While traumatic brain injuries (TBIs) are certainly nothing new to humans, we’re gaining more understanding about the long-lasting effects these events can have on a person. From ongoing mental health problems to speech issues, TBIs can extend far beyond an excruciating headache.
The team of speech therapists here at Celebrations Speech has an in-depth understanding of the effects that a TBI can have on a person’s ability to communicate and we’re here to help.
To give you an idea about what we’re up against, here’s a look at how a TBI can affect speech and some of the steps we can take to overcome communication deficits.
Traumatic brain injuries explained
When we use the term TBI, this includes a variety of head traumas that range from mild concussions to hemorrhaging in the brain.
Each year in the United States, approximately 1.5 million people of all ages survive a TBI. Most TBIs occur due to falls or motor vehicle accidents and children under the age of 17 account for 7%-9% of all TBI-related hospitalizations.
There’s no TBI checklist when it comes to side effects and complications since it very much depends upon the extent of the trauma and which areas of the brain may have been damaged. That said, we can provide some of the more common long-term complaints after a TBI, which include:
- Ongoing headaches
- Behavioral and mood disorders, including depression
- Balance issues
- Sensory problems
- Cognitive difficulties
- Speech and language problems
- Swallowing disorders
Again, we want to underscore the fact that TBIs don’t always lead to longer-term complications and, when they do, they can vary depending upon the areas of the brain that were impacted.
Traumatic brain injury and speech
Should the TBI affect the areas of the brain that control speech and language skills, the following issues may develop:
- Word-finding difficulty
- Improper sentence formation
- Comprehension issues
- Impaired social skills, including reading social cues
- Difficulty comprehending multiple meanings
- Difficulty saying certain words consistently
- Dysarthria — speech difficulties, including slurring, slow speech, and difficult-to-understand speech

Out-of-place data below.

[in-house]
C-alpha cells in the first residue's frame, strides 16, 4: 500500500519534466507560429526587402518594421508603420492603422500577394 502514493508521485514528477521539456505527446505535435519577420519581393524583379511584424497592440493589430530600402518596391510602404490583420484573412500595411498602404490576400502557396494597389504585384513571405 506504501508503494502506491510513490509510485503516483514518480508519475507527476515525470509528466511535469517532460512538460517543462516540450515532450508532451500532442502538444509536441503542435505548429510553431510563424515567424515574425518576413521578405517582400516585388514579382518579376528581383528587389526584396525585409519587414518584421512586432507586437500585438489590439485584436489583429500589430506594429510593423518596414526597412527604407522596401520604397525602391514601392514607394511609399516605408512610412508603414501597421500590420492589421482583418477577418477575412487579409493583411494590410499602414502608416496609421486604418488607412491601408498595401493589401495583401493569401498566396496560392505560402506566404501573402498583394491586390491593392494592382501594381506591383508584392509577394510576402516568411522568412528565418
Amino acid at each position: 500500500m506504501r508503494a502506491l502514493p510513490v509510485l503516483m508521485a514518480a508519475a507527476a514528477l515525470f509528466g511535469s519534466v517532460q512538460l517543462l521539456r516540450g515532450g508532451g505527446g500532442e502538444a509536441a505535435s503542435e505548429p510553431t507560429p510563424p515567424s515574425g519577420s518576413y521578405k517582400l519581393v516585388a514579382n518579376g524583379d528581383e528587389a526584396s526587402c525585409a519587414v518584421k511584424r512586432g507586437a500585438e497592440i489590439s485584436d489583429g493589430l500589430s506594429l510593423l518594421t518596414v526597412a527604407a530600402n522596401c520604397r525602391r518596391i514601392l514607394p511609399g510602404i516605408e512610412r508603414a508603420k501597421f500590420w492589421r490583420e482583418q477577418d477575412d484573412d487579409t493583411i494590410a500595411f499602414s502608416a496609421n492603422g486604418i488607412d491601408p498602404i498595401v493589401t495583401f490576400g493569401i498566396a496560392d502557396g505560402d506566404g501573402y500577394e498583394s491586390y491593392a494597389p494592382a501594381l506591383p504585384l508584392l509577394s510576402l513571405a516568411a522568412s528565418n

In extreme cases, aphasia can develop, which is the inability to understand or express speech.
One of the frustrations with TBIs is that many of the speech and language issues we describe above may be difficult to spot right away. This is why it’s important that a person with a TBI be assessed as soon as possible by a speech-language pathologist who is trained in recognizing potential problems.
Addressing speech issues early on
Should a TBI-related speech issue be identified, it’s important to seek treatment straight away, even starting in the hospital if there was hospitalization. This early therapy can help lay the basic groundwork for improving communicating moving forward.
It’s impossible to say here what a typical treatment plan may look like as it depends upon how the TBI affected speech. At our practice, we’re well versed in helping people who’ve had a TBI to regain speech and language skills, and we accomplish this through speech therapy protocols that focus on:
- Improving speaking mechanics for clear pronunciation
- Vocabulary building
- Helping people to express thoughts more clearly
- Working on reading comprehension
- Attention- and memory-building exercises
- Building problem-solving skills
We tailor the treatments to each individual so that we can successfully address their most pressing speech and language needs.
If you have more questions about TBI-related speech and language issues, please contact one of our locations in Brentwood, Stockton, and Elk Grove, California, to set up a consultation.